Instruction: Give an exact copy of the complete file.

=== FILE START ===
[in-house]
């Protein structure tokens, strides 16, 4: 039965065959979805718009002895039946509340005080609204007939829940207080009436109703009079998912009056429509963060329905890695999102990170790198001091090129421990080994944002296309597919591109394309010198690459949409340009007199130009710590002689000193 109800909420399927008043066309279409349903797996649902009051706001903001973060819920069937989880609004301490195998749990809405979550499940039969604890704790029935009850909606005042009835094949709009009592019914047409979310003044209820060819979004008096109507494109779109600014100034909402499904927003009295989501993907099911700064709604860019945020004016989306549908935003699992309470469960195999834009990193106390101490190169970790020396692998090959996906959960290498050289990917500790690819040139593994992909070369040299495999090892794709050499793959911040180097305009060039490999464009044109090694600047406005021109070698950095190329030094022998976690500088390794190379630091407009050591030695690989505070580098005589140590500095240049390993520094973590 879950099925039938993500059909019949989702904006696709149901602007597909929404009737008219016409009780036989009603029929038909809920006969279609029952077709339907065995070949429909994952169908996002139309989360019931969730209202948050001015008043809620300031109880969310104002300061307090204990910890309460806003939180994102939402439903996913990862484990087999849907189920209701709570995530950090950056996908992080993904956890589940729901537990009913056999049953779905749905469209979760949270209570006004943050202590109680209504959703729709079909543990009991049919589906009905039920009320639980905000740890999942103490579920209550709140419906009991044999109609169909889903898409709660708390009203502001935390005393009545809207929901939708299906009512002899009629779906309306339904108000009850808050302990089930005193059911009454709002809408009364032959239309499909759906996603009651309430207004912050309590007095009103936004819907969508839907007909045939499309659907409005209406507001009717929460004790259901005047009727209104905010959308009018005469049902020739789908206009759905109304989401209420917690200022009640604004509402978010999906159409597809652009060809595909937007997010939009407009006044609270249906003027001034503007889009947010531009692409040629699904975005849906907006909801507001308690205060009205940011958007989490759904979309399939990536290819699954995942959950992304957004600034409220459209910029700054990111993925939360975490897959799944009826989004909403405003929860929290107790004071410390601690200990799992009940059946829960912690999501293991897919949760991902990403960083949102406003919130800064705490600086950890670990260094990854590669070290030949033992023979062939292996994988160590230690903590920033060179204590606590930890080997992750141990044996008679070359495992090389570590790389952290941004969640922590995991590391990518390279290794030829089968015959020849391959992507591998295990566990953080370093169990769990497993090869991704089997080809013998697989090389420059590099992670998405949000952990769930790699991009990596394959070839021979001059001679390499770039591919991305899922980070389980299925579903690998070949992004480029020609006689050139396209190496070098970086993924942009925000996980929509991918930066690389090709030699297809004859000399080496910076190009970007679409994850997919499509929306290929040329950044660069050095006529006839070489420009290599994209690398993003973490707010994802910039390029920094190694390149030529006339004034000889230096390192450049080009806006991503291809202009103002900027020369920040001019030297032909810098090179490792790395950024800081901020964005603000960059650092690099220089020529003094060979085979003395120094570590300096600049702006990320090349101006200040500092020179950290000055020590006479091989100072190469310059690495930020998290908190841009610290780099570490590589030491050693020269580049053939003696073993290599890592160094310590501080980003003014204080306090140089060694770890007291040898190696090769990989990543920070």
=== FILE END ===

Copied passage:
[in-house]
């Protein structure tokens, strides 16, 4: 039965065959979805718009002895039946509340005080609204007939829940207080009436109703009079998912009056429509963060329905890695999102990170790198001091090129421990080994944002296309597919591109394309010198690459949409340009007199130009710590002689000193 109800909420399927008043066309279409349903797996649902009051706001903001973060819920069937989880609004301490195998749990809405979550499940039969604890704790029935009850909606005042009835094949709009009592019914047409979310003044209820060819979004008096109507494109779109600014100034909402499904927003009295989501993907099911700064709604860019945020004016989306549908935003699992309470469960195999834009990193106390101490190169970790020396692998090959996906959960290498050289990917500790690819040139593994992909070369040299495999090892794709050499793959911040180097305009060039490999464009044109090694600047406005021109070698950095190329030094022998976690500088390794190379630091407009050591030695690989505070580098005589140590500095240049390993520094973590 879950099925039938993500059909019949989702904006696709149901602007597909929404009737008219016409009780036989009603029929038909809920006969279609029952077709339907065995070949429909994952169908996002139309989360019931969730209202948050001015008043809620300031109880969310104002300061307090204990910890309460806003939180994102939402439903996913990862484990087999849907189920209701709570995530950090950056996908992080993904956890589940729901537990009913056999049953779905749905469209979760949270209570006004943050202590109680209504959703729709079909543990009991049919589906009905039920009320639980905000740890999942103490579920209550709140419906009991044999109609169909889903898409709660708390009203502001935390005393009545809207929901939708299906009512002899009629779906309306339904108000009850808050302990089930005193059911009454709002809408009364032959239309499909759906996603009651309430207004912050309590007095009103936004819907969508839907007909045939499309659907409005209406507001009717929460004790259901005047009727209104905010959308009018005469049902020739789908206009759905109304989401209420917690200022009640604004509402978010999906159409597809652009060809595909937007997010939009407009006044609270249906003027001034503007889009947010531009692409040629699904975005849906907006909801507001308690205060009205940011958007989490759904979309399939990536290819699954995942959950992304957004600034409220459209910029700054990111993925939360975490897959799944009826989004909403405003929860929290107790004071410390601690200990799992009940059946829960912690999501293991897919949760991902990403960083949102406003919130800064705490600086950890670990260094990854590669070290030949033992023979062939292996994988160590230690903590920033060179204590606590930890080997992750141990044996008679070359495992090389570590790389952290941004969640922590995991590391990518390279290794030829089968015959020849391959992507591998295990566990953080370093169990769990497993090869991704089997080809013998697989090389420059590099992670998405949000952990769930790699991009990596394959070839021979001059001679390499770039591919991305899922980070389980299925579903690998070949992004480029020609006689050139396209190496070098970086993924942009925000996980929509991918930066690389090709030699297809004859000399080496910076190009970007679409994850997919499509929306290929040329950044660069050095006529006839070489420009290599994209690398993003973490707010994802910039390029920094190694390149030529006339004034000889230096390192450049080009806006991503291809202009103002900027020369920040001019030297032909810098090179490792790395950024800081901020964005603000960059650092690099220089020529003094060979085979003395120094570590300096600049702006990320090349101006200040500092020179950290000055020590006479091989100072190469310059690495930020998290908190841009610290780099570490590589030491050693020269580049053939003696073993290599890592160094310590501080980003003014204080306090140089060694770890007291040898190696090769990989990543920070």